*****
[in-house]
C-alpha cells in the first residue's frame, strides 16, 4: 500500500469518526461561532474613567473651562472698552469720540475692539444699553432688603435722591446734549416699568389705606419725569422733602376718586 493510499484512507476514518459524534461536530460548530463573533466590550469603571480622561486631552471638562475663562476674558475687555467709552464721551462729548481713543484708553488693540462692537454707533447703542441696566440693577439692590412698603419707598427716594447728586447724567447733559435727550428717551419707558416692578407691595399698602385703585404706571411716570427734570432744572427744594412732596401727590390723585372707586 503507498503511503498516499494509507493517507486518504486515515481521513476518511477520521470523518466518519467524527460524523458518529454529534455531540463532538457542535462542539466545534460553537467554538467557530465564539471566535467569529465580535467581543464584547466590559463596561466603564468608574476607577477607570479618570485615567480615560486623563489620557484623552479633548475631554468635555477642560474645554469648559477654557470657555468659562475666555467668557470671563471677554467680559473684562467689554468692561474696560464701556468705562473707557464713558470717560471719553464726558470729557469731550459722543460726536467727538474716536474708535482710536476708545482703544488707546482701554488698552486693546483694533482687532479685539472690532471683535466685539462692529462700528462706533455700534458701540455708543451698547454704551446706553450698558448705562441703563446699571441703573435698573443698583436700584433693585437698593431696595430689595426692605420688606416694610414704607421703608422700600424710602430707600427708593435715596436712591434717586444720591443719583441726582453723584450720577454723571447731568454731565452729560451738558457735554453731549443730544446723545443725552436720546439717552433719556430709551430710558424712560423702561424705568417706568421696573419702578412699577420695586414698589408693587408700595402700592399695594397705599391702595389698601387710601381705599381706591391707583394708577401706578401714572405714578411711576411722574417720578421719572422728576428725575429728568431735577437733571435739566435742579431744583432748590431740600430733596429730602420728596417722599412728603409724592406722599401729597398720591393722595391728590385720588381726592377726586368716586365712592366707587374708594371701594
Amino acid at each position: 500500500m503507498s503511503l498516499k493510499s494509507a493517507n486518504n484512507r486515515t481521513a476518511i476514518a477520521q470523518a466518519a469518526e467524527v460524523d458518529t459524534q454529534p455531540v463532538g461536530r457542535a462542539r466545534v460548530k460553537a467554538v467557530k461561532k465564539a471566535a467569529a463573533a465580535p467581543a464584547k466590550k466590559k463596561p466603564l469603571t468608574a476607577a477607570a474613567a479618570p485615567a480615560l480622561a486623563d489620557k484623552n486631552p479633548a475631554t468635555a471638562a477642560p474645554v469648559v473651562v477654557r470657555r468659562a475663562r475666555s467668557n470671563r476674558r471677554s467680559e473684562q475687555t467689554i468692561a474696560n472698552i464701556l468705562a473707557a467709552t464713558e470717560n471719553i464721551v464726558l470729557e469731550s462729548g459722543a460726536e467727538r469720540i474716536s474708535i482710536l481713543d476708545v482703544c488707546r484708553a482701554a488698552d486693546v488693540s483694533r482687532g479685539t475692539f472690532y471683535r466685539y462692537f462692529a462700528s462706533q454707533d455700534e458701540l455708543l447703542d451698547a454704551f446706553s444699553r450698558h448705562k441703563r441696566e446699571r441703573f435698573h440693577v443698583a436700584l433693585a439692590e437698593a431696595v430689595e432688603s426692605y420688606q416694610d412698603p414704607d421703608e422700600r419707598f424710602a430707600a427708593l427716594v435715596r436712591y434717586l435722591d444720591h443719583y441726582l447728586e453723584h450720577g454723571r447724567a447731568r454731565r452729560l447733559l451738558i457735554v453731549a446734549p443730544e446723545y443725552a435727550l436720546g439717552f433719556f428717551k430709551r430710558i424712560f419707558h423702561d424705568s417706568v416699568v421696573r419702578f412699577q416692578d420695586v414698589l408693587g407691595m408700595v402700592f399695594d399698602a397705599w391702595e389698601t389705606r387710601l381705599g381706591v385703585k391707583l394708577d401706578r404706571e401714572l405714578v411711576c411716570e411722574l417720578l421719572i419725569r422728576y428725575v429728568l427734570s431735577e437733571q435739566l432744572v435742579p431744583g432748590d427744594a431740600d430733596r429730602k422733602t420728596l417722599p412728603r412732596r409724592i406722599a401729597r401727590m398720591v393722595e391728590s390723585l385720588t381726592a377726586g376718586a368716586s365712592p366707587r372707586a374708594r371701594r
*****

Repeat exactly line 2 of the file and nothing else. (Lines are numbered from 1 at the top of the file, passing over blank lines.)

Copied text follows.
C-alpha cells in the first residue's frame, strides 16, 4: 500500500469518526461561532474613567473651562472698552469720540475692539444699553432688603435722591446734549416699568389705606419725569422733602376718586 493510499484512507476514518459524534461536530460548530463573533466590550469603571480622561486631552471638562475663562476674558475687555467709552464721551462729548481713543484708553488693540462692537454707533447703542441696566440693577439692590412698603419707598427716594447728586447724567447733559435727550428717551419707558416692578407691595399698602385703585404706571411716570427734570432744572427744594412732596401727590390723585372707586 503507498503511503498516499494509507493517507486518504486515515481521513476518511477520521470523518466518519467524527460524523458518529454529534455531540463532538457542535462542539466545534460553537467554538467557530465564539471566535467569529465580535467581543464584547466590559463596561466603564468608574476607577477607570479618570485615567480615560486623563489620557484623552479633548475631554468635555477642560474645554469648559477654557470657555468659562475666555467668557470671563471677554467680559473684562467689554468692561474696560464701556468705562473707557464713558470717560471719553464726558470729557469731550459722543460726536467727538474716536474708535482710536476708545482703544488707546482701554488698552486693546483694533482687532479685539472690532471683535466685539462692529462700528462706533455700534458701540455708543451698547454704551446706553450698558448705562441703563446699571441703573435698573443698583436700584433693585437698593431696595430689595426692605420688606416694610414704607421703608422700600424710602430707600427708593435715596436712591434717586444720591443719583441726582453723584450720577454723571447731568454731565452729560451738558457735554453731549443730544446723545443725552436720546439717552433719556430709551430710558424712560423702561424705568417706568421696573419702578412699577420695586414698589408693587408700595402700592399695594397705599391702595389698601387710601381705599381706591391707583394708577401706578401714572405714578411711576411722574417720578421719572422728576428725575429728568431735577437733571435739566435742579431744583432748590431740600430733596429730602420728596417722599412728603409724592406722599401729597398720591393722595391728590385720588381726592377726586368716586365712592366707587374708594371701594